Seascapes | Hiroshi Sugimoto
North Pacific Ocean, Iwate, 1986
Sea of Japan, Hokkaido, 1986
North Atlantic Ocean, Cliffs of Moher, 1989
Tasman Sea, Ngarupupu, 1990
Black Sea, Ozuluce, 1991
Red Sea, Safaga, 1992
Tyrrhenain Sea, Scilla, 1993
Water and air.
So very commonplace are these substances, they hardly attract attention―and yet they vouchsafe our very existence.
The beginnings of life are shrouded in myth: Let there [be] water and air. Living phenomena spontaneously generated from water and air in the presence of light, though that could just as easily suggest random coincidence as a Deity. Let’s just say that there happened to be a planet with water and air in our solar system, and moreover at precisely the right distance from the sun for the temperatures required to coax forth life. While hardly inconceivable that at least one such planet should exist in the vast reaches of universe, we search in vain for another similar example. Mystery of mysteries, water and air are right there before us in the sea.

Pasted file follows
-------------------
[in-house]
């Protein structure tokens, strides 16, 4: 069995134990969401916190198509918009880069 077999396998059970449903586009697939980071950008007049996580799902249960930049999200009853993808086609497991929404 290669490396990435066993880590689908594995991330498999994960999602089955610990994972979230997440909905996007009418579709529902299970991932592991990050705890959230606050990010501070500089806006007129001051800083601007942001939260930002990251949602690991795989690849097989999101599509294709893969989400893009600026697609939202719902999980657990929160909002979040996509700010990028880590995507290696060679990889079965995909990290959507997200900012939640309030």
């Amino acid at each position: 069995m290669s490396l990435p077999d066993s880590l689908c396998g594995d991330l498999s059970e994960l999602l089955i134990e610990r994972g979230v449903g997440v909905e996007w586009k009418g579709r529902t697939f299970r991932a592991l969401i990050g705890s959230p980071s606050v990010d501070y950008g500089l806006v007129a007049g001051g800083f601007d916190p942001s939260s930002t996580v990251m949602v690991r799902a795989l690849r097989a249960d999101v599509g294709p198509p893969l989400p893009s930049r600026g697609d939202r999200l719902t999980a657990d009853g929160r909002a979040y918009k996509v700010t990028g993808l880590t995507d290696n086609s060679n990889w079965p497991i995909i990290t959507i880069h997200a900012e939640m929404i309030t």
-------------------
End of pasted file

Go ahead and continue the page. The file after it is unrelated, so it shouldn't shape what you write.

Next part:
Every time I view the sea, I feel a calming sense of security, as if visiting my ancestral home; I embark on a voyage of seeing.
Museum of Contemporary Arts, Los Angeles